Hellebore Leaf Miner

Phytomyza hellebori

Hellebore Leaf Miner

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The Hellebore Leaf Miner is a tiny fly, belonging to the taxonomic group that holds flies with leaf-mining larvae. Leaf-mining insects are usually small, and it's the larvae that cause the most the damage. They do this by tunnelling through the leaf tissue, eating the contents as they do. Mining activity can be a helpful clue to help you identify what's eating your plants. As well, the species of plant infested can be a telltale sign. For example, these miners will only infest Helleborus foetidus. Dull brown blotches paired with sinuous light brown trails should be evident across foliage.

Traits

Leaf mining insects can cause considerable damage to foliage from their intrusive way of feeding.
These flies are a food resource for birds and predatory insects.

Appearance

With leaf-mining insects, identification is normally best achieved from the species of the plant infested and characteristics of the mines. For this fly, it's possible to have several mines on one leaf. Mines are typically black and brown, appearing as blotches on leaves. The mine starts off narrow, slowly widening until eventually becoming a large blotch. Long black streaks of excrement may be evident within the mines. Fly larvae are tiny legless maggots. Larvae will pupate within the leaf mines. The larval skin hardens, forming a cocoon-like structure (puparium). It's possible to see these if you hold a mined leaf up to the light. They will appear like little black dots in the mines of leaves.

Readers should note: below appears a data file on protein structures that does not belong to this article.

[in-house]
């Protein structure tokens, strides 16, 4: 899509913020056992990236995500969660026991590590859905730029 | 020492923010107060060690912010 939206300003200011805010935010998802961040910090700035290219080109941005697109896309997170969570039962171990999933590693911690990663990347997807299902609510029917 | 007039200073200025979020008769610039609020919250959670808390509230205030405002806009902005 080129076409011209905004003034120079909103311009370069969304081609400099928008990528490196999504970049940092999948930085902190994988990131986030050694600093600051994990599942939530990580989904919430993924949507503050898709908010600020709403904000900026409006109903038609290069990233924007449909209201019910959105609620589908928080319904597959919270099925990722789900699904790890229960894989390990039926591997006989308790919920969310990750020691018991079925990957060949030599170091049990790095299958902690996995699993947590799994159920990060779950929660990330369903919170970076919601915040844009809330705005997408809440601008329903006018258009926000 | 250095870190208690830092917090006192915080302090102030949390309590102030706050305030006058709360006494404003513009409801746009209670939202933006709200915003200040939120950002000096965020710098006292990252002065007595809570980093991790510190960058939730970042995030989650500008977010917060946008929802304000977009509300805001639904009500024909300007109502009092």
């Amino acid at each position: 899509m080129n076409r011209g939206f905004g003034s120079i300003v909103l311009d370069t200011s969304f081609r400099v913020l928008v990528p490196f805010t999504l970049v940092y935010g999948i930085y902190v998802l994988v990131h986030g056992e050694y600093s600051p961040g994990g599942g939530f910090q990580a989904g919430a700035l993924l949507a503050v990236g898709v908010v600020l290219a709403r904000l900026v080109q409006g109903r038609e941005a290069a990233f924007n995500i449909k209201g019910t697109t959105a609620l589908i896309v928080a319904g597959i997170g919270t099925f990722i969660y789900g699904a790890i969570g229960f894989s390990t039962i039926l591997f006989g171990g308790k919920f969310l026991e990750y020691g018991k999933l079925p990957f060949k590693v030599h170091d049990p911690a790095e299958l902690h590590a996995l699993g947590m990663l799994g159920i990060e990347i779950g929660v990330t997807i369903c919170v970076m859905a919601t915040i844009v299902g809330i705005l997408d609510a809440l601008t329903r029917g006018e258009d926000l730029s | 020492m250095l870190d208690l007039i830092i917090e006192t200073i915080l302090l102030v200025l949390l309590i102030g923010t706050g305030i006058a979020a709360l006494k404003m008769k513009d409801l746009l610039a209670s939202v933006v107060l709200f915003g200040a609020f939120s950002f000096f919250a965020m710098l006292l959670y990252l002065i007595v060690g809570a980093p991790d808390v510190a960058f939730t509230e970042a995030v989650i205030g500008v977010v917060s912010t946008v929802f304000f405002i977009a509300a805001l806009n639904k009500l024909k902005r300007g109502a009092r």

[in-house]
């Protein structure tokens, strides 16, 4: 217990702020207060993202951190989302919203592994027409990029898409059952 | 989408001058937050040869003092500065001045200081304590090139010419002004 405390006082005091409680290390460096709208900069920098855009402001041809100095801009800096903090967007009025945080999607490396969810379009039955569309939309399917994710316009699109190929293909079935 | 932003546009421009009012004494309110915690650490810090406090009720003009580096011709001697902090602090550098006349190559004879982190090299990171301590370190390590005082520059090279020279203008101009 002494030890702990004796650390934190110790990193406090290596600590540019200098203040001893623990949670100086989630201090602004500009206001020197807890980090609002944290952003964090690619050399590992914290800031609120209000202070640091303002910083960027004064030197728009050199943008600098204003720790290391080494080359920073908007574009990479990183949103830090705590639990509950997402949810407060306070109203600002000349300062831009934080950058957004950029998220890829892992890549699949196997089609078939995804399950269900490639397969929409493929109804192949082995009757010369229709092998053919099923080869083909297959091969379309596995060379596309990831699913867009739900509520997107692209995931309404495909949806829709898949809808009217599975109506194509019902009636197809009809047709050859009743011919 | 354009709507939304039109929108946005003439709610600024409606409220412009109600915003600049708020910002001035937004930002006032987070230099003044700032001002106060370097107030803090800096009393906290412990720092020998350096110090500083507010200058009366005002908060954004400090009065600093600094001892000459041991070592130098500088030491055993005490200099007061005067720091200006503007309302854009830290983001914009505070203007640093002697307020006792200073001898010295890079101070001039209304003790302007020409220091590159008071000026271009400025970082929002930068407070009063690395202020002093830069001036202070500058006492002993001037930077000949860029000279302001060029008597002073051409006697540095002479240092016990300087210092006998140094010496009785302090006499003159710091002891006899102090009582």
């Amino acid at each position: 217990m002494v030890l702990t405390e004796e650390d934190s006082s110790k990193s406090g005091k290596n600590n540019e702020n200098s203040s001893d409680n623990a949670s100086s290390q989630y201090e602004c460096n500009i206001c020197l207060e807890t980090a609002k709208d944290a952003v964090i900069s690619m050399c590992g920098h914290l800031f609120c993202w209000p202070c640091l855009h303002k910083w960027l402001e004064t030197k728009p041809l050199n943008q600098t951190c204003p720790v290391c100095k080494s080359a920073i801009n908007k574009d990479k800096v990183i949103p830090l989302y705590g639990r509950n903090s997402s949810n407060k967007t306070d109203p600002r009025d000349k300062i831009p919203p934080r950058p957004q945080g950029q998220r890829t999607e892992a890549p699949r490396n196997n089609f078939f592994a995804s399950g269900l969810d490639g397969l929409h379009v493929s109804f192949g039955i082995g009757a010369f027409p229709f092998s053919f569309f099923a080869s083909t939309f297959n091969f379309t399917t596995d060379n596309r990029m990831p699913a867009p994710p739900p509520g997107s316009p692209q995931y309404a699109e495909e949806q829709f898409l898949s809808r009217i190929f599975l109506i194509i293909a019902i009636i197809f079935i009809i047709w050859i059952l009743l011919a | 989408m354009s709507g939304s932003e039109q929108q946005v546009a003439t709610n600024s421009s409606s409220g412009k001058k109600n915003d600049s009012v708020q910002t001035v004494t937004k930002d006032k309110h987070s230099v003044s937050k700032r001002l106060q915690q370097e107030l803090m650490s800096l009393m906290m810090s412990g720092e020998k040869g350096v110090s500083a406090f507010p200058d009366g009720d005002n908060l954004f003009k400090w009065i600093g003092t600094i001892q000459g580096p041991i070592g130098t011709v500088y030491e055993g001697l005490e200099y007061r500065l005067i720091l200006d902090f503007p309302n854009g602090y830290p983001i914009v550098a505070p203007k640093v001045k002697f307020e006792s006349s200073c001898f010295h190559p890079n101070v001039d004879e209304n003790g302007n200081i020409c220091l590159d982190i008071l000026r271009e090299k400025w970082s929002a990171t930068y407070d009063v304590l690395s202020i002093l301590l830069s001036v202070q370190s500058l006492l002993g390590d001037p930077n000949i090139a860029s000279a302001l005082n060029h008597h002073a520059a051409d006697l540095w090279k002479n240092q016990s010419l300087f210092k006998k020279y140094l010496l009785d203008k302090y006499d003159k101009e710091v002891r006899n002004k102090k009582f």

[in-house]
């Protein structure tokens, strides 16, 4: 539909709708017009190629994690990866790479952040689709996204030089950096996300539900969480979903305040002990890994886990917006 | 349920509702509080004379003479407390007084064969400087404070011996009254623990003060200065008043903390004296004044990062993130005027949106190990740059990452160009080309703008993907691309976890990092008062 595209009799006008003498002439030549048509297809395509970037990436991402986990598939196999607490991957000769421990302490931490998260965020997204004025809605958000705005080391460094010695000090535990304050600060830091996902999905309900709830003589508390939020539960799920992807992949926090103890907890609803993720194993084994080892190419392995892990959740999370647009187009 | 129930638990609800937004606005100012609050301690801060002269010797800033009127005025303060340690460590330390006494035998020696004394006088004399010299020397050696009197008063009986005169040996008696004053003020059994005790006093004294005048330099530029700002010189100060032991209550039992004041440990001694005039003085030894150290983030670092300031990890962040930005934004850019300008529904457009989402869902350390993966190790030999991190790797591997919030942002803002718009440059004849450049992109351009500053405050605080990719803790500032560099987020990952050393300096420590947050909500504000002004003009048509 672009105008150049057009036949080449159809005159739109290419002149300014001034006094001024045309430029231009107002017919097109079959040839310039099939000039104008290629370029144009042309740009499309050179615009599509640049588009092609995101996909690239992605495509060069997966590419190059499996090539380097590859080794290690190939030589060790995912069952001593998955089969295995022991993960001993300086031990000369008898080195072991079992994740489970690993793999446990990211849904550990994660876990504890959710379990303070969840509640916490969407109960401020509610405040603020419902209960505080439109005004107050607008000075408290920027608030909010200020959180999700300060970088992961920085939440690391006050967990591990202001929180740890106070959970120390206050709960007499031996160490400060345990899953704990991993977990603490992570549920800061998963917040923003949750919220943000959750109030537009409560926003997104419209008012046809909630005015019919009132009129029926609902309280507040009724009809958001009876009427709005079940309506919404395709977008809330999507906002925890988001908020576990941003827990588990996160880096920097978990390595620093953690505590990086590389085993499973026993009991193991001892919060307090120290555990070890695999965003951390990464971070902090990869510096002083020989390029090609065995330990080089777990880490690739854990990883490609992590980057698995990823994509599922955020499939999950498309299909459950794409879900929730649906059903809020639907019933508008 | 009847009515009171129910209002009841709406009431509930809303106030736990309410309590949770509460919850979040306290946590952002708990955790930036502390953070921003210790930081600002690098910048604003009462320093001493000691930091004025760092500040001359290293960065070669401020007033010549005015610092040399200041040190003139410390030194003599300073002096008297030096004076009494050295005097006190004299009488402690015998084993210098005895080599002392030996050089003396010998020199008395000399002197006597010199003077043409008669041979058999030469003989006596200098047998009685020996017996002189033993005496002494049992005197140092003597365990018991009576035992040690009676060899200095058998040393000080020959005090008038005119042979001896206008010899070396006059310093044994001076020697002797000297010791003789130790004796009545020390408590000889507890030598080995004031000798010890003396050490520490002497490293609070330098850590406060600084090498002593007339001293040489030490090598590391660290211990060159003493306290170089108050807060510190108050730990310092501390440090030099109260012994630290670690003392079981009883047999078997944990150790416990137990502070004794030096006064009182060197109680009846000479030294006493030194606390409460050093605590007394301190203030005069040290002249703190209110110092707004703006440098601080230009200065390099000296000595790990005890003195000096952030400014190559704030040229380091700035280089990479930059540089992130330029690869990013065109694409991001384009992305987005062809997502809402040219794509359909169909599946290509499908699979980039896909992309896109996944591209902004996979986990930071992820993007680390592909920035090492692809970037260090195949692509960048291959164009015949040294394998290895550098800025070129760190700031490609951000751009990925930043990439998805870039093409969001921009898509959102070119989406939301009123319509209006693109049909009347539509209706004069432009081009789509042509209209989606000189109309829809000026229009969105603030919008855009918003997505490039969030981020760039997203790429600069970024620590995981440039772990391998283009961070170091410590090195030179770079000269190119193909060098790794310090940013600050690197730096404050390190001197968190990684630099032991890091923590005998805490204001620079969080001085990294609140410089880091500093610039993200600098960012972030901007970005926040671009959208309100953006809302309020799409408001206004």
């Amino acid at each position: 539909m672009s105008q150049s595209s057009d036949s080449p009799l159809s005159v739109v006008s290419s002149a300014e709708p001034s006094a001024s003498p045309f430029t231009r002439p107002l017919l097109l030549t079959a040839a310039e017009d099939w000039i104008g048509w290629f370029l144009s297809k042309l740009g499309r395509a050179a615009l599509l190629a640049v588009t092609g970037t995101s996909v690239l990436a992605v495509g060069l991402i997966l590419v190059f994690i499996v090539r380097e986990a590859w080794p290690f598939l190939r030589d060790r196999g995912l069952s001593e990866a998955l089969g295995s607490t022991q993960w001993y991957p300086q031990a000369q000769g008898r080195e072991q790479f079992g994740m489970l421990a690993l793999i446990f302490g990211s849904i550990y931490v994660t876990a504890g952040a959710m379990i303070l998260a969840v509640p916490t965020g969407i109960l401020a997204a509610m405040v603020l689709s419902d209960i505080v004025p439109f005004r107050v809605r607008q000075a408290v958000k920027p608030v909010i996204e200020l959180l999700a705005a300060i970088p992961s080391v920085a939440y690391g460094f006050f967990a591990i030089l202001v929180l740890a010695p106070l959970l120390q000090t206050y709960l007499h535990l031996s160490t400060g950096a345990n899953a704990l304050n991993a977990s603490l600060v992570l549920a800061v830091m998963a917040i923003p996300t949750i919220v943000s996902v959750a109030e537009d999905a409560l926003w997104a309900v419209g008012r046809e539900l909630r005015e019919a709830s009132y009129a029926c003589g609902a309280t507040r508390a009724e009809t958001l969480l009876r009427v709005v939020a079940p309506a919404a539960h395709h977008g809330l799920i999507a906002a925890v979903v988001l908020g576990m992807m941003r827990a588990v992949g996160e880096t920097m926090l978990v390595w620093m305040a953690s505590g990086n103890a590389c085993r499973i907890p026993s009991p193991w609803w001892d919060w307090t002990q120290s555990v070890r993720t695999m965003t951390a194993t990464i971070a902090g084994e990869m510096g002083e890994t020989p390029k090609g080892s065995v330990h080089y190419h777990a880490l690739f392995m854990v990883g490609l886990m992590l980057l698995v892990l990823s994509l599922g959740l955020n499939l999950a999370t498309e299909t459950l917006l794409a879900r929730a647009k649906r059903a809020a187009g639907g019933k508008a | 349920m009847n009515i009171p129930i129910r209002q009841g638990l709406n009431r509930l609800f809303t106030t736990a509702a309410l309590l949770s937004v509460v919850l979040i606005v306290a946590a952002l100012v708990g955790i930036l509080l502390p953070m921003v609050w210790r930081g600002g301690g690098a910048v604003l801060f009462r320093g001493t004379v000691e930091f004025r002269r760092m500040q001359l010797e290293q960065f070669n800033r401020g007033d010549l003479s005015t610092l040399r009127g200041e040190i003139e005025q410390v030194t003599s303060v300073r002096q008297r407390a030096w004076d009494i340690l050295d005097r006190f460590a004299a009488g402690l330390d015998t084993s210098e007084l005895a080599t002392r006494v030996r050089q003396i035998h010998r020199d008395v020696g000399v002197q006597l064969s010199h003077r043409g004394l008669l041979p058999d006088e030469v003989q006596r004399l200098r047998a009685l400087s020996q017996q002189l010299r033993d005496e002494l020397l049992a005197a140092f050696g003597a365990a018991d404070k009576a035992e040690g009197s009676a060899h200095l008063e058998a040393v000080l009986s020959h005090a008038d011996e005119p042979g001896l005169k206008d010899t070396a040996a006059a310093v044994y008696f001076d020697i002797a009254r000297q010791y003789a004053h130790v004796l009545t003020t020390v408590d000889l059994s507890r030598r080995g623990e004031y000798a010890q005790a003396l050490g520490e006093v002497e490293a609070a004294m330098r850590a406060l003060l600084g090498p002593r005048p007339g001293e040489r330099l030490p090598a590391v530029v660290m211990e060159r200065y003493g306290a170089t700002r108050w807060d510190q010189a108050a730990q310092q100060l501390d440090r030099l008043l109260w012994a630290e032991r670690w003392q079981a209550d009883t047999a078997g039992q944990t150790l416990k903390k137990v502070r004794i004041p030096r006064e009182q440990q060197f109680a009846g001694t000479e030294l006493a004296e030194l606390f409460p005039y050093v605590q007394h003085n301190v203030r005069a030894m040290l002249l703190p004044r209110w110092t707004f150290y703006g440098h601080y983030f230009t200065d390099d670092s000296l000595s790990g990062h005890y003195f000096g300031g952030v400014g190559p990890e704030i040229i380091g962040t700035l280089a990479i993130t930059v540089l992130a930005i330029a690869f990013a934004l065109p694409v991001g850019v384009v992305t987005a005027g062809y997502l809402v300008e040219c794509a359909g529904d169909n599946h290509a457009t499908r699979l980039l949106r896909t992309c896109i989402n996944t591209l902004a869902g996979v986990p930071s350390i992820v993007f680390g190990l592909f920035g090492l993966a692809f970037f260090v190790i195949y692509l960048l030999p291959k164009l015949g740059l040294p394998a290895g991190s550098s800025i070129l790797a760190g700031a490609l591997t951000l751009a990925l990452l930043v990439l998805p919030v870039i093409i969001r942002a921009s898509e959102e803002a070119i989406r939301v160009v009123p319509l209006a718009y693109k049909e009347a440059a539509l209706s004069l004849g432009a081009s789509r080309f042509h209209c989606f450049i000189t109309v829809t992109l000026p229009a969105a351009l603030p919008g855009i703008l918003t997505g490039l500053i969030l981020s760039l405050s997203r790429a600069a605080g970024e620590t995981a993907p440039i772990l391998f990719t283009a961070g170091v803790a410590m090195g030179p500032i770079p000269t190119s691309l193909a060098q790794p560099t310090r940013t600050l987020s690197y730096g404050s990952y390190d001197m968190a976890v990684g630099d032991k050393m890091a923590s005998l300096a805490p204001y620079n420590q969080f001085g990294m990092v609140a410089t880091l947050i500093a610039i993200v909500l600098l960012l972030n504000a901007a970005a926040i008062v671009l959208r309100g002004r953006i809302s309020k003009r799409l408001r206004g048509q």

Symptoms

Females will leave numerous pale spots as a result of her feeding, which will be dotted about the plants' foliage. Mines matching the above description, discolouration, and dried up leaves is a good indication that your plant has been infested with this leaf-mining insect.

Activity

Diurnal

Personality

Order

Diptera

Family

Agromyzidae

Metamorphosis

Complete

Distribution

This species is a new resident in the UK. These flies are present throughout mainland Europe.

Biological treatment

Unfortunately, there's no effective means of controlling this pest biologically. It's suggested to monitor plants regularly, removing leaves as they become infested.

Chemical treatment

There are currently no chemical treatments available for home gardeners for this type of plant. H. foetidus can tolerate infestations of this insect. Heavily infested plants should be checked regularly, pruned and destroyed accordingly.

Attracts

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